In this refreshed iteration, the automaker has cast the spotlight on the rear light, which flaunts a sinuously boomerang shape first introduced in the late 1990s by Giugiaro with the 3200 GT. The design is emphasised by a new light cluster, produced with state-of-the-art 3K injection moulding technology that gives it a three-colour lens: black around the edge, red in the middle and clear in the bottom part. In the front, an updated grille, available in chrome for the GranLusso trim and Black Piano for the GranSport, sets an imposing tone with tuning fork design.


The interior now sports a new 8.4in central display and instrument cluster

In Maserati lingo, its two trims — GranLusso and GranSport — suggest not just identity but the personality of the car. Should you choose the former for your Levante S, you will find a series of elegant chrome inserts in the front fascia, body colour rear spoiler and the signature GranLusso on the fenders, all propped on 21in Anteo wheels. The more aggressive GranSport on the other hand is defined by two aerodynamic wings that provide stability, with a muscular rear and lower extractor embracing the four exhaust tips. The trim is also discernible by the GranSport badges on the front fenders, red brake callipers and the definitive 21in wheels in either Helios or Anteo. 

You could drive the Levante S sedately, or even unostentatiously, except it may feel as if you had turned up at a lavish festa without checking the dress code. Befitting the nameplate that serves as an avatar of Italian aesthetics to the world, Maserati dandifies the interior with Ermenegildo Zegna leather fitting (only if you choose the GranLusso), which further accentuates a new 8.4in central display and instrument cluster. Gunning for a contemporary look, the central screen with improved resolutions, graphics and visual effect is now frameless, with almost all the surrounding bezels removed. Eagle-eyed petrolheads will notice the subtle but sophisticated change to the instrument cluster, which now includes a large rev counter and speedometer on either side of a 7in TFT display.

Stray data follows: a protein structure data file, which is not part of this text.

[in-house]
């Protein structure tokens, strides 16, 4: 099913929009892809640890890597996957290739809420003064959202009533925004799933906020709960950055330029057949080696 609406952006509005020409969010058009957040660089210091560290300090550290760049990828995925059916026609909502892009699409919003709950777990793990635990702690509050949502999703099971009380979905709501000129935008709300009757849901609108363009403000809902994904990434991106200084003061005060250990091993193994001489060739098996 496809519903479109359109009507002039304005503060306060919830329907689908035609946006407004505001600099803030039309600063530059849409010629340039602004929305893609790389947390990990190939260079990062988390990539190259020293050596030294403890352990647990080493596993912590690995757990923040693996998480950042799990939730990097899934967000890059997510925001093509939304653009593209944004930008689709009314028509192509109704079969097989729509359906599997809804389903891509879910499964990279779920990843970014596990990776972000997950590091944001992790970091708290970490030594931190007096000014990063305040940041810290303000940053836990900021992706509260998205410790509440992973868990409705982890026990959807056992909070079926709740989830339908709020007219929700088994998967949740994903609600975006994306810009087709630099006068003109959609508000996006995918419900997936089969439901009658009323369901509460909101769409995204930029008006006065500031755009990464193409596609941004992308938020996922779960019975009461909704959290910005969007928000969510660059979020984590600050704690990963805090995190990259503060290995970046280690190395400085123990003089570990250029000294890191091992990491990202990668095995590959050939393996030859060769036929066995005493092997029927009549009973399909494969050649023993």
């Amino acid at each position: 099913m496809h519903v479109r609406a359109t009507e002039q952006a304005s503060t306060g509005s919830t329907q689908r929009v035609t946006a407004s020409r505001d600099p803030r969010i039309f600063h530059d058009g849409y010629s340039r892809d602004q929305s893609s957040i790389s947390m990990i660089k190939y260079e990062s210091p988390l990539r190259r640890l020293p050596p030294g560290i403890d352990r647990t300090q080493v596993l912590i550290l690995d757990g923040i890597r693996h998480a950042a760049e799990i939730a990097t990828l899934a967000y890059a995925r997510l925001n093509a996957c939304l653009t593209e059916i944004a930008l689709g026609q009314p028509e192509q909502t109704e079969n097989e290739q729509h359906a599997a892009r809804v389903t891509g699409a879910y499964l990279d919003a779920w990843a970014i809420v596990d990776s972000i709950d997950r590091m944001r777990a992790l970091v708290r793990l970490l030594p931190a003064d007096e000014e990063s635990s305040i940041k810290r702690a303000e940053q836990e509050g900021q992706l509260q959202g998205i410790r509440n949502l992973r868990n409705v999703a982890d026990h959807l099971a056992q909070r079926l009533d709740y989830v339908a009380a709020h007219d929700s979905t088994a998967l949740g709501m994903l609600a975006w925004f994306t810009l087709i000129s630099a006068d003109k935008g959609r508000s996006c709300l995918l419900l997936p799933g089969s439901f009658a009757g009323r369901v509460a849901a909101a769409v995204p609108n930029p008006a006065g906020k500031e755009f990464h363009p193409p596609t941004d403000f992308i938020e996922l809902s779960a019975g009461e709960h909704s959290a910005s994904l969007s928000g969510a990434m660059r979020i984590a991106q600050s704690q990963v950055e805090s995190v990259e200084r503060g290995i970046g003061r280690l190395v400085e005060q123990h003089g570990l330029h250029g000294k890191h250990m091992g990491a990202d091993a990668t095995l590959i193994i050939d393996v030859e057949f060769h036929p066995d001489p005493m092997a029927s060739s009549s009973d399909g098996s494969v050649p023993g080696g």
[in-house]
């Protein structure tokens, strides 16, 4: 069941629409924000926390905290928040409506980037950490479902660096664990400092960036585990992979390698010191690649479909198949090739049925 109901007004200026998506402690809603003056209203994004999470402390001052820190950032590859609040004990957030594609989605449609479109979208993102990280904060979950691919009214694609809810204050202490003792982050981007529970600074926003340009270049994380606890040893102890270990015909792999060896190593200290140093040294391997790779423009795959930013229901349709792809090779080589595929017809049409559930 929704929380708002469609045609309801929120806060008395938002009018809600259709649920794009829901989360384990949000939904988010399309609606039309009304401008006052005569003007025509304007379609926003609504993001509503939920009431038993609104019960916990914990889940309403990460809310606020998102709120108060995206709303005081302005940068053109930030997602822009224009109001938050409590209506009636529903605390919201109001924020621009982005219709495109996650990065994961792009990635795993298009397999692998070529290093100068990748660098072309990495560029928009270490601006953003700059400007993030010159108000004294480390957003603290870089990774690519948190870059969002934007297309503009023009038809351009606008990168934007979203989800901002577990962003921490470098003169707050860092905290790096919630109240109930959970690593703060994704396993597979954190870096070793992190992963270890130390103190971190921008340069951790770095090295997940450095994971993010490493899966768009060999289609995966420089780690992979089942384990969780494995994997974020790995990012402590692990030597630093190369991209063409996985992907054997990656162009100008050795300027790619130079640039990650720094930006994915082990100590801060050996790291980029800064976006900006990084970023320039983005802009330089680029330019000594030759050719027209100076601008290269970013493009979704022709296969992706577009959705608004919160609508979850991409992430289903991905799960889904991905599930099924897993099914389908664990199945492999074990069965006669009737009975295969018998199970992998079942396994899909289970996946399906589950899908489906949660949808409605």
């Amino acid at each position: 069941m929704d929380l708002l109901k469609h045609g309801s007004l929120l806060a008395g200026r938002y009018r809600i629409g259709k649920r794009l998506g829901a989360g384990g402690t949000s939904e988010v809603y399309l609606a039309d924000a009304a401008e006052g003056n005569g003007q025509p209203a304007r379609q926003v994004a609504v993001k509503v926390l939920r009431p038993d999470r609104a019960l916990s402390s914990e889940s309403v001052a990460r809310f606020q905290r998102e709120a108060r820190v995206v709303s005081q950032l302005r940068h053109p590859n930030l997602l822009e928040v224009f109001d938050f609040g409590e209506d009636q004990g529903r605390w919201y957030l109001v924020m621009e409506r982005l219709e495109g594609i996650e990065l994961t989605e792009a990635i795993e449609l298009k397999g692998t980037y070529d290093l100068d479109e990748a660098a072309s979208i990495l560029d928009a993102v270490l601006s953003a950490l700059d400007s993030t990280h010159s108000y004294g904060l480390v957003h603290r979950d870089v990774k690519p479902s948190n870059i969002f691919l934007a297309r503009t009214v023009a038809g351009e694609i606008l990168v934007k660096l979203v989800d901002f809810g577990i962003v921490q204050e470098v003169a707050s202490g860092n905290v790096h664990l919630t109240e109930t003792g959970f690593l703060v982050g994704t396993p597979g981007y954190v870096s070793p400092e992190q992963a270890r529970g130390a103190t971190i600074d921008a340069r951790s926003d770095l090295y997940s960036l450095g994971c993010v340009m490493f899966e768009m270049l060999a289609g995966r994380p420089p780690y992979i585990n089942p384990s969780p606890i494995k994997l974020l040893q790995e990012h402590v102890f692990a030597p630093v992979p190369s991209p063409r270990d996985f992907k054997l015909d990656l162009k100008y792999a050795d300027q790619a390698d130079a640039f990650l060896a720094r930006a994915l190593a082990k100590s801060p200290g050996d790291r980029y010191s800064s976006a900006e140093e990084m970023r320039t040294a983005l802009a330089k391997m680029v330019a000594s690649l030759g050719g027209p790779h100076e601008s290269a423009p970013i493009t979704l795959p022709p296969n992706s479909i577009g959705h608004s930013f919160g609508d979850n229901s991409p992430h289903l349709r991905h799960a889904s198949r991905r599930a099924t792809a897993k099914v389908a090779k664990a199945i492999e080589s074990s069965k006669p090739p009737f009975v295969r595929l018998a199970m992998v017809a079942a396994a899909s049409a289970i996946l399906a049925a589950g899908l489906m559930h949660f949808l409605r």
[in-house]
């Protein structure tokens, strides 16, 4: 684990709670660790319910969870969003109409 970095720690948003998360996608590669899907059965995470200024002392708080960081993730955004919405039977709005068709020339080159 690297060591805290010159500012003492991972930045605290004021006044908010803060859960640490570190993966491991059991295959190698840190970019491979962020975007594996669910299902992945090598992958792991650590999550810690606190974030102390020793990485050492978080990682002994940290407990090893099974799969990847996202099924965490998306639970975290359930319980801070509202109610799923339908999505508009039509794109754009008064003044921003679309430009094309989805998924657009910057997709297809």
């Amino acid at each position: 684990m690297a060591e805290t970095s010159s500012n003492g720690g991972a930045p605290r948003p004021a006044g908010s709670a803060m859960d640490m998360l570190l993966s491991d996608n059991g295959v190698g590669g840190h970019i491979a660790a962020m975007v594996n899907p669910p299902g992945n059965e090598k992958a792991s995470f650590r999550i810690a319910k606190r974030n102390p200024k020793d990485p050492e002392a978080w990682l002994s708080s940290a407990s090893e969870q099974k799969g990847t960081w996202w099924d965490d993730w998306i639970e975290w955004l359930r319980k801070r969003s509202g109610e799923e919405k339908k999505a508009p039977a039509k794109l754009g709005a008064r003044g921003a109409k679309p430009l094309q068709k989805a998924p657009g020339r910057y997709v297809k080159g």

The automaker has cast the spotlight on the rear light, which flaunts a sinuously boomerang shape

Maserati has also added the Active Driving Assist — an evolution of its Highway Assist intended for use on any well-maintained road at speeds up to 145kmph — to the Levante’s Advanced Driver Assistance Systems (ADAS), which we, alas, had little opportunity to experience since our drive was limited to just the island. Even so, it is evident that Maserati refuses to put a price tag on passenger safety as its Adaptive Cruise Control, when activated, reduces driver fatigue and keeps the car centred in its lane. Just pay heed to the steering, which takes more physical input than expected to turn at tighter bends.

A flawless champ, this is not. But the Levante S suggests an intuitive driving experience of certain gentility, beckoning one to partake in its joie de vivre even if you are the kind who approaches cars with clinical caution. It is also a sprightly machinery that has a curious effect of slowing traffic around it — people idling by will not be able resist a double take, or a peep into their bank account. After all, this is an SUV in a “coupé” body that goes around with a racing pedigree. What a time to be alive.

The Maserati Levante S is available in Blu Passione, Blu Emozione and Grigio Maratea at RM808,800 inclusive of full specifications and options. See here for more details.

This article first appeared on Mar 28, 2022 in The Edge Malaysia.